Ralph wasn’t always health oriented, but after the Zephyr Valve treatment he wants to do a 5K.
Age at Treatment: 57
Hospital: Froedtert Memorial Hospital/Medical College of Wisconsin, Pulmonary Medicine
Date of Procedure: June 2021
Life Before Zephyr® Valves:
Breathing was always difficult for me, but I was always told I had chronic bronchitis. At about age 25, I was diagnosed with COPD, but being young and stupid, I kept smoking. I was going to live life the way I wanted. Then at age 35, I was diagnosed with cystic fibrosis (CF), although it was not as severe compared to others with the disease.
I started having real trouble about 10 years ago. I was a carpenter, remodeling kitchens and baths. One day working on a job with my brother, I was carrying some cabinets and began having serious difficulty breathing. I finally quit smoking and put up with the breathing trouble for 8–9 years. When I could take my time doing daily activities, my breathing didn’t bother me. I could walk a mile and a half with no problem as long as it was flat and I wasn’t carrying anything. Otherwise, I would be completely out of breath. After a few years I switched from carpentry to truck driving, but that didn’t last long because after a while I couldn’t do long trips.
I was seeing a CF specialist for years, but they had been overlooking my COPD which had become more severe. When I changed doctors and began seeing Dr. Rose Franco, a CF specialist in Milwaukee, she said the CF was not my problem anymore, but rather my emphysema. She’s the one who told me about the Zephyr Valve treatment. I decided pretty quickly to try it because it was minimally invasive and the valves could be removed. I completed the testing within a month and thankfully was a qualified candidate. I was told the amount of destruction was 70% in the upper lobes and 17% in the lower. I was already doing pulmonary rehabilitation, so we set up the procedure right away. Fortunately, my insurance covered the procedure.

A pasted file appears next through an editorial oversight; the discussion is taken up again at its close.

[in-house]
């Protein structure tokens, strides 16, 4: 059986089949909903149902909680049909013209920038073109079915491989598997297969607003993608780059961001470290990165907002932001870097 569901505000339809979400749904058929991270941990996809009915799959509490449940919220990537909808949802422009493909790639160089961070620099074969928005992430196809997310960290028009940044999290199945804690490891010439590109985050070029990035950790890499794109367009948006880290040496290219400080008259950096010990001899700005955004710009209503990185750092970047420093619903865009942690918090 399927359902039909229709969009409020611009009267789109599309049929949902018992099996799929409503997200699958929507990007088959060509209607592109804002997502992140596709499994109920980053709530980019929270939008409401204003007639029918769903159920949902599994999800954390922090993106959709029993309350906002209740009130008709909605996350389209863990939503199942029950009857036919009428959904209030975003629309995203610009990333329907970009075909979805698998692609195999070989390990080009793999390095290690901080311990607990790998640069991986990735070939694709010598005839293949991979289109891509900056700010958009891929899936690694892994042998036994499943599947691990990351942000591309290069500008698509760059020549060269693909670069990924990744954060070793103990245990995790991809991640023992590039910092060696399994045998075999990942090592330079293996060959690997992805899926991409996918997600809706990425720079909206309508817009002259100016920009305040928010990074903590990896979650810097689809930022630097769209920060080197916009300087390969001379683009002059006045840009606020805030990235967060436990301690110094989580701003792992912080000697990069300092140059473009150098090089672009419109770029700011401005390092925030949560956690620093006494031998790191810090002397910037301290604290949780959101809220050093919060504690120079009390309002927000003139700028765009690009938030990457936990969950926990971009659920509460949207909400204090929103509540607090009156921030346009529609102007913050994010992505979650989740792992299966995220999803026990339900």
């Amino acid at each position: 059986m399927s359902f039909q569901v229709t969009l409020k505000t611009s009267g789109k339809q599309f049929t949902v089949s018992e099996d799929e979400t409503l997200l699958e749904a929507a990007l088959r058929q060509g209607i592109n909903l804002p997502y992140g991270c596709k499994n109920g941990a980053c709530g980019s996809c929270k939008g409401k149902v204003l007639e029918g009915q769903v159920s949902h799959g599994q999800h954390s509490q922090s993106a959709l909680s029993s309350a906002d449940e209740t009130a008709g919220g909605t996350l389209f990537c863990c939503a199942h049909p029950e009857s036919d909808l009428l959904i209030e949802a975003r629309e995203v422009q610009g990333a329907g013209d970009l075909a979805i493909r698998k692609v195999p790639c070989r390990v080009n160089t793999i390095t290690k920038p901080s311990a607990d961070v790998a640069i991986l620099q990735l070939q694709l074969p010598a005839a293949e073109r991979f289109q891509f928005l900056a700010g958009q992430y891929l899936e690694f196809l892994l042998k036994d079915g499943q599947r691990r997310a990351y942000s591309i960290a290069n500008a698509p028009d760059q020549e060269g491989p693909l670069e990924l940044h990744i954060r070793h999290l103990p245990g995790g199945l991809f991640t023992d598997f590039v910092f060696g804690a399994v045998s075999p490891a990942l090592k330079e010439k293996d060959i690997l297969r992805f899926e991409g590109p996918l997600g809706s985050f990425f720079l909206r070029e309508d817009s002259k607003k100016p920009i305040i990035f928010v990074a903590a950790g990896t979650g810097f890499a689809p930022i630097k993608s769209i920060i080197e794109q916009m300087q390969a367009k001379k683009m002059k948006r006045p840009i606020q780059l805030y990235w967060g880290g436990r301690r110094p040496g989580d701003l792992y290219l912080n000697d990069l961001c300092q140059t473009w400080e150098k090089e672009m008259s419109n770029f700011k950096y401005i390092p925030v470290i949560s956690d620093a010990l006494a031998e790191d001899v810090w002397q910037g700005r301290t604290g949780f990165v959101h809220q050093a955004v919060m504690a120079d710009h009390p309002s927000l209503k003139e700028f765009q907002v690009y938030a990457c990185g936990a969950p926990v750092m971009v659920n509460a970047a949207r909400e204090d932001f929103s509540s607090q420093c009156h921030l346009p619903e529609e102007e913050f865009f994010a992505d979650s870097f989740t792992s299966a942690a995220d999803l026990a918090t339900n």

Life After Zephyr Valves:
Dr. Jonathan Kurman placed three valves total in the upper lobe of my left lung. The procedure went well, but after a few days post-procedure, I had an unusual amount of pain which continued for a couple weeks. I couldn’t tell if the valves had improved my breathing because it hurt to inhale. I was breathing very shallowly. I finally went to the ER to get an X-ray to try and figure out what was causing this pain. It turned out to be pleurolysis which is a tearing of the pleural lining between the lung and rib cage. This tearing was happening because the lobes were deflating so fast and the lining didn’t have time to adjust slowly. Fortunately, by the third week, the pain had subsided and I was fine.
By the fifth week, I was breathing better, and my oxygen saturation numbers were up around 88–94. Six weeks post-procedure my FEV1 was 66% and my most recent PFT showed my FEV1 at 74%. It’s made a heck of a difference. My numbers have never been this good!
How I feel after having the Zephyr Valves compared to before is like night and day. I can carry things up the stairs again without becoming short of breath. I recently went to Tennessee to clean out my mom’s house. My wife Julie said, “There is no way you could have done that a year ago.”
In the past, I wasn’t very health oriented. Dr. Kurman said if I was just going to sit on the couch, then why bother having the valves. Now I try to be more active and make health a priority. I don’t want the valves to be a waste. I try to walk five miles a day. I’ve never been a runner or athletic, but I’d really like to try to do a 5K run.
My neighbor is going for testing to see if he’s a candidate for the valves. I’ve been talking to him about it and how, for me, it was a no brainer. Basically, I told him it’s minimally invasive and if it doesn’t work, the doctor can remove them. I felt like I had nothing to lose.
“The valves gave me back what I was missing. Now I have the confidence to do physical activity again.”
Results may vary.
Complications of the Zephyr Endobronchial Valve treatment can include but are not limited to pneumothorax, worsening of COPD symptoms, hemoptysis, pneumonia, dyspnea and, in rare cases, death.